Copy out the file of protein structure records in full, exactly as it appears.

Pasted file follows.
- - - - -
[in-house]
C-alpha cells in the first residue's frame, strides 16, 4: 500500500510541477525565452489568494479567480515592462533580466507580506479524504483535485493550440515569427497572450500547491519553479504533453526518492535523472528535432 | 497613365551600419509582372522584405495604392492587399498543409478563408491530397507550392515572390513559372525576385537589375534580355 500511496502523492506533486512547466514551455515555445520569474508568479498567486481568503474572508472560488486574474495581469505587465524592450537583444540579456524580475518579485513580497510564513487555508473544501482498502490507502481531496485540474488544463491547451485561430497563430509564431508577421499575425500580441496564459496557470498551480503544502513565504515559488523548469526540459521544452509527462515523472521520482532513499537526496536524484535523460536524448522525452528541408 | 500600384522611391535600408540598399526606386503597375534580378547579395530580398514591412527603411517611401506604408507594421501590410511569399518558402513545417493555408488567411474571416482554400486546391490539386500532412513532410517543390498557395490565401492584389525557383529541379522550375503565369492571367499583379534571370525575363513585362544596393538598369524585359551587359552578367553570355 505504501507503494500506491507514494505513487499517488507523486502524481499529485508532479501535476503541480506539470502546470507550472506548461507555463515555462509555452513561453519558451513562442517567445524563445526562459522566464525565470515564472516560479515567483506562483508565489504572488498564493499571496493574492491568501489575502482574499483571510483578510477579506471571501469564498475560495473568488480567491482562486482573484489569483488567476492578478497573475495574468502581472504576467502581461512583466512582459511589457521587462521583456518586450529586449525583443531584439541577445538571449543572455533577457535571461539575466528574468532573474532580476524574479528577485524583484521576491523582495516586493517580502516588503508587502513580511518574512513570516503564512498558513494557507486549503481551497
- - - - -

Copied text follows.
[in-house]
C-alpha cells in the first residue's frame, strides 16, 4: 500500500510541477525565452489568494479567480515592462533580466507580506479524504483535485493550440515569427497572450500547491519553479504533453526518492535523472528535432 | 497613365551600419509582372522584405495604392492587399498543409478563408491530397507550392515572390513559372525576385537589375534580355 500511496502523492506533486512547466514551455515555445520569474508568479498567486481568503474572508472560488486574474495581469505587465524592450537583444540579456524580475518579485513580497510564513487555508473544501482498502490507502481531496485540474488544463491547451485561430497563430509564431508577421499575425500580441496564459496557470498551480503544502513565504515559488523548469526540459521544452509527462515523472521520482532513499537526496536524484535523460536524448522525452528541408 | 500600384522611391535600408540598399526606386503597375534580378547579395530580398514591412527603411517611401506604408507594421501590410511569399518558402513545417493555408488567411474571416482554400486546391490539386500532412513532410517543390498557395490565401492584389525557383529541379522550375503565369492571367499583379534571370525575363513585362544596393538598369524585359551587359552578367553570355 505504501507503494500506491507514494505513487499517488507523486502524481499529485508532479501535476503541480506539470502546470507550472506548461507555463515555462509555452513561453519558451513562442517567445524563445526562459522566464525565470515564472516560479515567483506562483508565489504572488498564493499571496493574492491568501489575502482574499483571510483578510477579506471571501469564498475560495473568488480567491482562486482573484489569483488567476492578478497573475495574468502581472504576467502581461512583466512582459511589457521587462521583456518586450529586449525583443531584439541577445538571449543572455533577457535571461539575466528574468532573474532580476524574479528577485524583484521576491523582495516586493517580502516588503508587502513580511518574512513570516503564512498558513494557507486549503481551497